Monday, December 2, 2013

I should really just plan to scrap my plans.

Deli and I really were ready to hit the trails. I promise you: I had it all planned out. I’d charted how many miles we would have to average, on what kind of terrain and what kind of speed, to reach the level of fitness needed for some limited distance rides in spring 2014.

Right after I got her feet trimmed and a chiropractic adjustment for the Red Mare, had hind boots cued for purchase and an appointment scheduled for a saddle re-fit… Deli had another traumatic accident.

Long story short, Deli fell hard in the barn (ironically she’s incredibly agile navigating odd ground out in the pasture or trails) and got back up with a suspected pelvic and/or rib fractures. After the fall she went into serious shock necessitating emergency vet calls and concern that we would have to attempt to get her to the hospital. Luckily some hard core pain killers administered by my vet – who was also quite close to us at the time and was able to get to us quickly – stabilized her. 

After a couple days of stall rest I got the okay to move her out to a tiny paddock constructed in the pasture where the rest of her herd lived. Given the rate of her recovery my vet does not believe that any bones are broken – but just in case she needs to stay in a confined area so she can't make any "violent movements".

It looks like she may be ride-able again someday if I can keep her calm and healthy in her confinement. That's a big IF for a horse that does not do confinement well. I'm just not going to be back in the saddle anytime soon. With best possible results, I probably won’t be starting under-saddle rehabilitation for at least another three months. I’m certain she has several seriously pulled muscles and perhaps other soft tissue injuries as well that will be hard to diagnose while the area around her ribs is so badly bruised. Time in confinement will only serve to make sore muscles stiffer and tighter. We are doing hand walking now, about two weeks after the accident, and she’s doing well. But I can tell she’s frustrated. When I’ve been taking her on hand walks she wants to tug me up the driveway, away from the barn. I’m frustrated too. And disappointed.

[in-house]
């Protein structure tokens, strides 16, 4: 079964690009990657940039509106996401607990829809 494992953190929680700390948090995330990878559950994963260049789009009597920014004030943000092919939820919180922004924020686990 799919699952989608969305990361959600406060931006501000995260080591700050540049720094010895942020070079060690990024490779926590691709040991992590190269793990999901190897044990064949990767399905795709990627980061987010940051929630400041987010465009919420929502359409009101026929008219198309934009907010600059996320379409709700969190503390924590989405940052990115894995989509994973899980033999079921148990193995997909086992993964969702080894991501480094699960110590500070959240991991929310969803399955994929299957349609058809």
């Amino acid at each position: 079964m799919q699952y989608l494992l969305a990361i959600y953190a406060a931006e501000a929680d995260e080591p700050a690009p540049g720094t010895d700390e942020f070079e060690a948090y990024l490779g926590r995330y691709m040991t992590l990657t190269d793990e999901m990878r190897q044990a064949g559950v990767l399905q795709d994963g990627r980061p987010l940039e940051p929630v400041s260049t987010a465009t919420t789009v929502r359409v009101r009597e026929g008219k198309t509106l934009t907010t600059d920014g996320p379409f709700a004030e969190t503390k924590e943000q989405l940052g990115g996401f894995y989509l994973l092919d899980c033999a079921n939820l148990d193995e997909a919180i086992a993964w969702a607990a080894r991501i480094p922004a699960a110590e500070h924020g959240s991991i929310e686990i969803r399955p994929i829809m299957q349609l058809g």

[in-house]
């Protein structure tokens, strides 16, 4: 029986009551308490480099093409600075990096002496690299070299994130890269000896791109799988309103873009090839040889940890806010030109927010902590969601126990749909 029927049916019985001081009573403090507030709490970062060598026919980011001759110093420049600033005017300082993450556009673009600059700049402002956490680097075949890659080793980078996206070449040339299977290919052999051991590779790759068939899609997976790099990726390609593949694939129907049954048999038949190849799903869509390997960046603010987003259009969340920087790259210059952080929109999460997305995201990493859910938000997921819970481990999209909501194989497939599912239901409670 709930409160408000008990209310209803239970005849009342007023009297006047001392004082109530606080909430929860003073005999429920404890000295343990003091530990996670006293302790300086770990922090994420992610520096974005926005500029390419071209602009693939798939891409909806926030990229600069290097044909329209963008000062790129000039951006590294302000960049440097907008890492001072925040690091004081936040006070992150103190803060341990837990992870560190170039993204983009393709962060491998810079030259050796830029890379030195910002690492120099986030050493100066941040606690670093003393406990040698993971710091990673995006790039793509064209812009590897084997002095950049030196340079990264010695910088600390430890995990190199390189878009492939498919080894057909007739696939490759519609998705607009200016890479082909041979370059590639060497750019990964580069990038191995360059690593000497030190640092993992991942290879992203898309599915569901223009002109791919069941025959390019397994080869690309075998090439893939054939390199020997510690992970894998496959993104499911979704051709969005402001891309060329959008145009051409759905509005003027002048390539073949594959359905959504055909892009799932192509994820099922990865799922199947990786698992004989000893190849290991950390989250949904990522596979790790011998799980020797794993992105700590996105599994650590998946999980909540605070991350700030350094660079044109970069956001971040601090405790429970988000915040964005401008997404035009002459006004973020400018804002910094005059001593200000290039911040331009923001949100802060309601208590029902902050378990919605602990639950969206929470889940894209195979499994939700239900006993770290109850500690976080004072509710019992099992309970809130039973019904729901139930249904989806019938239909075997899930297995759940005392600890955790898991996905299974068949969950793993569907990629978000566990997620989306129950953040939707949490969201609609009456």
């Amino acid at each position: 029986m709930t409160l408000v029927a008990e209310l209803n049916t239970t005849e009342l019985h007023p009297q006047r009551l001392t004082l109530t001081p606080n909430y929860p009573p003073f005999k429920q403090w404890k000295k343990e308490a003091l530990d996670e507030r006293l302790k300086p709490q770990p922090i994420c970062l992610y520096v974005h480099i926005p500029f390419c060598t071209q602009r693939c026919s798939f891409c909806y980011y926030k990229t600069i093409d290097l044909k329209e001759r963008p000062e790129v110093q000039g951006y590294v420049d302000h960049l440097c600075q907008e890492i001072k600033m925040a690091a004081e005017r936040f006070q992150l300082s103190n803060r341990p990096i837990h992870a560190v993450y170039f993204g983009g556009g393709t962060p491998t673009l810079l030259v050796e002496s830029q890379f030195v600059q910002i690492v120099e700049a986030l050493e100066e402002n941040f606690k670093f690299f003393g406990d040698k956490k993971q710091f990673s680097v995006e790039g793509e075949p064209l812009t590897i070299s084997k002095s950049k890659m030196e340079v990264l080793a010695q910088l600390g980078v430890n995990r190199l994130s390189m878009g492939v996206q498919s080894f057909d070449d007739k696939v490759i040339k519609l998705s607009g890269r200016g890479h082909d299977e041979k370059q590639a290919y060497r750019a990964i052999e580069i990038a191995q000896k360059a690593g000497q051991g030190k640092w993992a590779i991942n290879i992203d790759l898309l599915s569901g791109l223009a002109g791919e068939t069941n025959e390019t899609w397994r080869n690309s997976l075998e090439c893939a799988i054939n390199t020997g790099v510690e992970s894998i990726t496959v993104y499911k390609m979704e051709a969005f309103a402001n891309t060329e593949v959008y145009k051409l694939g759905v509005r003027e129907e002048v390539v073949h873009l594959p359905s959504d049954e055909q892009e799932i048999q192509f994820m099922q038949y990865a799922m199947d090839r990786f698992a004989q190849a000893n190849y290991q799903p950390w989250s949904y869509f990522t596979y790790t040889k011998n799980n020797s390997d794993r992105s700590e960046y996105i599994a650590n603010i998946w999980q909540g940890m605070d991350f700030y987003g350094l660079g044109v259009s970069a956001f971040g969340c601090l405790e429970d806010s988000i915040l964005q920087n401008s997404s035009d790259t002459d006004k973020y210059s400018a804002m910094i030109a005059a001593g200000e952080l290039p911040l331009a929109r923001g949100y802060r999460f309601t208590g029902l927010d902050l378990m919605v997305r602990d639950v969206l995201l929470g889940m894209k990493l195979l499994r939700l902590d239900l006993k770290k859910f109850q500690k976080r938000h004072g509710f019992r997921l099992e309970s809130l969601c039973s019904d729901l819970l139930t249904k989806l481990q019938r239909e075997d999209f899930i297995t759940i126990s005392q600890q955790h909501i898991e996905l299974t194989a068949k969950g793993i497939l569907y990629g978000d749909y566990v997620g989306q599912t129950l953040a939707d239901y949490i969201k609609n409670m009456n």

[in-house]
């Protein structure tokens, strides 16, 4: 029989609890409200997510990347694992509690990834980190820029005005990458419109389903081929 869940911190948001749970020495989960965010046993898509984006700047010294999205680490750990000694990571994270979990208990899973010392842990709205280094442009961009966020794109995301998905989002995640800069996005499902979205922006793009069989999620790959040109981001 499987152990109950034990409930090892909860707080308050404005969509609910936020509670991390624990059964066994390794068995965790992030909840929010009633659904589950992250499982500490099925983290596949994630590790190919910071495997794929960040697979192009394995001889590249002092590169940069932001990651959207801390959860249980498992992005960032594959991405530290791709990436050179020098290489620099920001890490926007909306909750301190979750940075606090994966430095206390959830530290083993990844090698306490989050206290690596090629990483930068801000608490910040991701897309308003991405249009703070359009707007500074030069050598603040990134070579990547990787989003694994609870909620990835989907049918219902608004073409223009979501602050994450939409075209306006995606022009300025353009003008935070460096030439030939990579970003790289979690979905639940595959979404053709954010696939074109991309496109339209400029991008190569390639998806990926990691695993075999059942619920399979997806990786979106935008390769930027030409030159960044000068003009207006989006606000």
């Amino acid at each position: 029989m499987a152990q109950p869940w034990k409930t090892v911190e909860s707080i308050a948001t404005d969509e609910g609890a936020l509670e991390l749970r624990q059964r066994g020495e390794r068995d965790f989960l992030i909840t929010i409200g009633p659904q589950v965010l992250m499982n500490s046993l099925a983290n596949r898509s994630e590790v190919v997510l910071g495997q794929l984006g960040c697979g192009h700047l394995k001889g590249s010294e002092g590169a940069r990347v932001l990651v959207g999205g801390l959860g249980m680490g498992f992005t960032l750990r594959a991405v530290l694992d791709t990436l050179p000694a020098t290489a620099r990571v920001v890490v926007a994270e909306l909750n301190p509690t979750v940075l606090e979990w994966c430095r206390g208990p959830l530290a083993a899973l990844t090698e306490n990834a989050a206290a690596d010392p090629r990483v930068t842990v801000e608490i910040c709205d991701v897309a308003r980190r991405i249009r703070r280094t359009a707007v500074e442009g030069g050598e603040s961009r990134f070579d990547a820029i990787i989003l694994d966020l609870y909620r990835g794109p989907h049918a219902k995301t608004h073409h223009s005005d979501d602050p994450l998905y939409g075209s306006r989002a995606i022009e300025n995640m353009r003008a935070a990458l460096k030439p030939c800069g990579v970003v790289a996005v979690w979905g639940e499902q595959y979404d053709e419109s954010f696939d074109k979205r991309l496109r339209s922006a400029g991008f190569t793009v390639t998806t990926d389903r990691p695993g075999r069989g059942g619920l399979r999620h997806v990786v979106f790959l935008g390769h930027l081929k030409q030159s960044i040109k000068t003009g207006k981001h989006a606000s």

It's going to be a long winter.

Her impressive edema makes it look like she's got an alien child brewing in her belly.
I’m also extremely thankful that she wasn’t more badly hurt. This is the third time with Deli that I’ve been faced with the possibility that she might never be ride-able again. Ironically I came to terms with this possibility during her second potentially career-ending injury: her groin pull that led to me starting this blog. It’s too soon to tell whether that is the case in this situation, but I know that this horse has come back from incredibly bad injuries with full soundness. Granted, she takes a lot of maintenance to keep her comfortable, but I’m on board with regular massages and making sure her saddle fit great (to me, these things come with owning and riding an athlete anyway).

Hand walking includes a bit of hand-grazing as well. It's good for the mind and the body.